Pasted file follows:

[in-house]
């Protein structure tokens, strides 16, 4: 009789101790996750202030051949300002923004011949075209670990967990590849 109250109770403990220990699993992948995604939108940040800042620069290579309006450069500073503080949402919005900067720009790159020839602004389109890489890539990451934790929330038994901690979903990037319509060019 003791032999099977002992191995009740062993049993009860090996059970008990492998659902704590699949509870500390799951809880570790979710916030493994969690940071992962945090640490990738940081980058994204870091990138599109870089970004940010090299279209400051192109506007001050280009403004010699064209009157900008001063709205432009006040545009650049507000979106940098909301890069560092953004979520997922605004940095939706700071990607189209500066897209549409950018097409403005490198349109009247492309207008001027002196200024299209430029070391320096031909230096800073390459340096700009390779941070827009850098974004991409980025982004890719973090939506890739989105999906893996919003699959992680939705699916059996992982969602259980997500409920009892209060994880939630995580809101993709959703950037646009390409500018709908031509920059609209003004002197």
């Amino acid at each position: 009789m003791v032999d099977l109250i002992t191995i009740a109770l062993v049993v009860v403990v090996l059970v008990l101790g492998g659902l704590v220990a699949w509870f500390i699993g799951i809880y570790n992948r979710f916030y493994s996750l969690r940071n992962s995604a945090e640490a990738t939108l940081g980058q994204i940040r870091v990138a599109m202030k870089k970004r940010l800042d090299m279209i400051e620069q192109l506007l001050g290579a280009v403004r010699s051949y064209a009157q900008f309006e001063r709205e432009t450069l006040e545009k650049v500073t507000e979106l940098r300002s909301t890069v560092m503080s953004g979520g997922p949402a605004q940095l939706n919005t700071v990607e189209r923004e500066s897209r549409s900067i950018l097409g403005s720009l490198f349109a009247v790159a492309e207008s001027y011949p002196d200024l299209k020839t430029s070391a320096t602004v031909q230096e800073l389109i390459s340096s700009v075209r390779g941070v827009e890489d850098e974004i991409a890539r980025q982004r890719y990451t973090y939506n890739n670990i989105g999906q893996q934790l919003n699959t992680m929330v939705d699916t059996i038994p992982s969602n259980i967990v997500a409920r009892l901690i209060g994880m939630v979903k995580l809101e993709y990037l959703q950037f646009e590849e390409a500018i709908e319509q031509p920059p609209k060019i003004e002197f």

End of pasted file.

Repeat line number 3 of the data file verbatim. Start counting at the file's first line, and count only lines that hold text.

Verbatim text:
């Amino acid at each position: 009789m003791v032999d099977l109250i002992t191995i009740a109770l062993v049993v009860v403990v090996l059970v008990l101790g492998g659902l704590v220990a699949w509870f500390i699993g799951i809880y570790n992948r979710f916030y493994s996750l969690r940071n992962s995604a945090e640490a990738t939108l940081g980058q994204i940040r870091v990138a599109m202030k870089k970004r940010l800042d090299m279209i400051e620069q192109l506007l001050g290579a280009v403004r010699s051949y064209a009157q900008f309006e001063r709205e432009t450069l006040e545009k650049v500073t507000e979106l940098r300002s909301t890069v560092m503080s953004g979520g997922p949402a605004q940095l939706n919005t700071v990607e189209r923004e500066s897209r549409s900067i950018l097409g403005s720009l490198f349109a009247v790159a492309e207008s001027y011949p002196d200024l299209k020839t430029s070391a320096t602004v031909q230096e800073l389109i390459s340096s700009v075209r390779g941070v827009e890489d850098e974004i991409a890539r980025q982004r890719y990451t973090y939506n890739n670990i989105g999906q893996q934790l919003n699959t992680m929330v939705d699916t059996i038994p992982s969602n259980i967990v997500a409920r009892l901690i209060g994880m939630v979903k995580l809101e993709y990037l959703q950037f646009e590849e390409a500018i709908e319509q031509p920059p609209k060019i003004e002197f």